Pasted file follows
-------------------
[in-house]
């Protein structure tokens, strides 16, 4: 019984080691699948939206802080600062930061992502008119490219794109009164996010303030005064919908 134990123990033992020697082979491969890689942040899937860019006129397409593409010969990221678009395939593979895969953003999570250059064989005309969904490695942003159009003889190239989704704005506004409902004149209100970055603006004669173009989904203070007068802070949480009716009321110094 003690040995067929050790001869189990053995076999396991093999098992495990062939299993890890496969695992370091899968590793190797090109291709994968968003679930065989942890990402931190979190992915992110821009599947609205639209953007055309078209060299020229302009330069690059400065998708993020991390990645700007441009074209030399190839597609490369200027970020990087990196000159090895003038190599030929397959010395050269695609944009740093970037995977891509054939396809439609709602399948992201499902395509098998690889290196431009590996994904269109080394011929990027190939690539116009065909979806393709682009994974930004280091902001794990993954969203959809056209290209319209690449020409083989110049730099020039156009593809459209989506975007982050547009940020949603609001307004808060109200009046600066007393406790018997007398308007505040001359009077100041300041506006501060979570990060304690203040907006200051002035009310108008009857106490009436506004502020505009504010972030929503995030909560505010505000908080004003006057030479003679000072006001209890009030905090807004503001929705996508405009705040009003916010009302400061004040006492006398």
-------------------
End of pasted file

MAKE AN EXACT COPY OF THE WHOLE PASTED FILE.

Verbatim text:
[in-house]
């Protein structure tokens, strides 16, 4: 019984080691699948939206802080600062930061992502008119490219794109009164996010303030005064919908 134990123990033992020697082979491969890689942040899937860019006129397409593409010969990221678009395939593979895969953003999570250059064989005309969904490695942003159009003889190239989704704005506004409902004149209100970055603006004669173009989904203070007068802070949480009716009321110094 003690040995067929050790001869189990053995076999396991093999098992495990062939299993890890496969695992370091899968590793190797090109291709994968968003679930065989942890990402931190979190992915992110821009599947609205639209953007055309078209060299020229302009330069690059400065998708993020991390990645700007441009074209030399190839597609490369200027970020990087990196000159090895003038190599030929397959010395050269695609944009740093970037995977891509054939396809439609709602399948992201499902395509098998690889290196431009590996994904269109080394011929990027190939690539116009065909979806393709682009994974930004280091902001794990993954969203959809056209290209319209690449020409083989110049730099020039156009593809459209989506975007982050547009940020949603609001307004808060109200009046600066007393406790018997007398308007505040001359009077100041300041506006501060979570990060304690203040907006200051002035009310108008009857106490009436506004502020505009504010972030929503995030909560505010505000908080004003006057030479003679000072006001209890009030905090807004503001929705996508405009705040009003916010009302400061004040006492006398």